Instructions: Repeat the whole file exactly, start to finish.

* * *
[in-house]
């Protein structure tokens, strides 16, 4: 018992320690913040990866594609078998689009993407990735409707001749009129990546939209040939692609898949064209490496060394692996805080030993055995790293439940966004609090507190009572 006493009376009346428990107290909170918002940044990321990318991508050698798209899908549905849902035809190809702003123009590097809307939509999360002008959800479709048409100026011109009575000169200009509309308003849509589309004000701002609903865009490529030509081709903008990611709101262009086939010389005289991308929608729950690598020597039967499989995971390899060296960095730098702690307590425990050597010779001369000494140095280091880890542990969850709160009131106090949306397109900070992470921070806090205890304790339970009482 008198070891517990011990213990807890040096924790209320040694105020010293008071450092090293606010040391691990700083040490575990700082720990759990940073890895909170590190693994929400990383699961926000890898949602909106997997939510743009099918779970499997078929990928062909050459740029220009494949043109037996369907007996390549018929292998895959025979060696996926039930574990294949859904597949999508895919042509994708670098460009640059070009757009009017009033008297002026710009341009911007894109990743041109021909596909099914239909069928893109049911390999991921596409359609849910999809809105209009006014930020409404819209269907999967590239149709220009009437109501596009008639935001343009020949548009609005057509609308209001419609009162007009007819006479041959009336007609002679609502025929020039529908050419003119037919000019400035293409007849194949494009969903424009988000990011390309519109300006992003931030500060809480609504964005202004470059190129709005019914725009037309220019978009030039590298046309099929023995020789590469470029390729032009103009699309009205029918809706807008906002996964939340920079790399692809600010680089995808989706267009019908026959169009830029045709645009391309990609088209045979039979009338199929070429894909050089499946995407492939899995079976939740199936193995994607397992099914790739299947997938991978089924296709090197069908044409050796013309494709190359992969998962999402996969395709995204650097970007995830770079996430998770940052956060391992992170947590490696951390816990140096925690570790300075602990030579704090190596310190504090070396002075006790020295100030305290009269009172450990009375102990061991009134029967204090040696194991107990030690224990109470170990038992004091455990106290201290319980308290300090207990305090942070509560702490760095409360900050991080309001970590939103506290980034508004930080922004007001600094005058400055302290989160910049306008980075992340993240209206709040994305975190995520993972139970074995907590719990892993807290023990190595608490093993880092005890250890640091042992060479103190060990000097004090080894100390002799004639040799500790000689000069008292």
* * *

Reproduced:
[in-house]
């Protein structure tokens, strides 16, 4: 018992320690913040990866594609078998689009993407990735409707001749009129990546939209040939692609898949064209490496060394692996805080030993055995790293439940966004609090507190009572 006493009376009346428990107290909170918002940044990321990318991508050698798209899908549905849902035809190809702003123009590097809307939509999360002008959800479709048409100026011109009575000169200009509309308003849509589309004000701002609903865009490529030509081709903008990611709101262009086939010389005289991308929608729950690598020597039967499989995971390899060296960095730098702690307590425990050597010779001369000494140095280091880890542990969850709160009131106090949306397109900070992470921070806090205890304790339970009482 008198070891517990011990213990807890040096924790209320040694105020010293008071450092090293606010040391691990700083040490575990700082720990759990940073890895909170590190693994929400990383699961926000890898949602909106997997939510743009099918779970499997078929990928062909050459740029220009494949043109037996369907007996390549018929292998895959025979060696996926039930574990294949859904597949999508895919042509994708670098460009640059070009757009009017009033008297002026710009341009911007894109990743041109021909596909099914239909069928893109049911390999991921596409359609849910999809809105209009006014930020409404819209269907999967590239149709220009009437109501596009008639935001343009020949548009609005057509609308209001419609009162007009007819006479041959009336007609002679609502025929020039529908050419003119037919000019400035293409007849194949494009969903424009988000990011390309519109300006992003931030500060809480609504964005202004470059190129709005019914725009037309220019978009030039590298046309099929023995020789590469470029390729032009103009699309009205029918809706807008906002996964939340920079790399692809600010680089995808989706267009019908026959169009830029045709645009391309990609088209045979039979009338199929070429894909050089499946995407492939899995079976939740199936193995994607397992099914790739299947997938991978089924296709090197069908044409050796013309494709190359992969998962999402996969395709995204650097970007995830770079996430998770940052956060391992992170947590490696951390816990140096925690570790300075602990030579704090190596310190504090070396002075006790020295100030305290009269009172450990009375102990061991009134029967204090040696194991107990030690224990109470170990038992004091455990106290201290319980308290300090207990305090942070509560702490760095409360900050991080309001970590939103506290980034508004930080922004007001600094005058400055302290989160910049306008980075992340993240209206709040994305975190995520993972139970074995907590719990892993807290023990190595608490093993880092005890250890640091042992060479103190060990000097004090080894100390002799004639040799500790000689000069008292």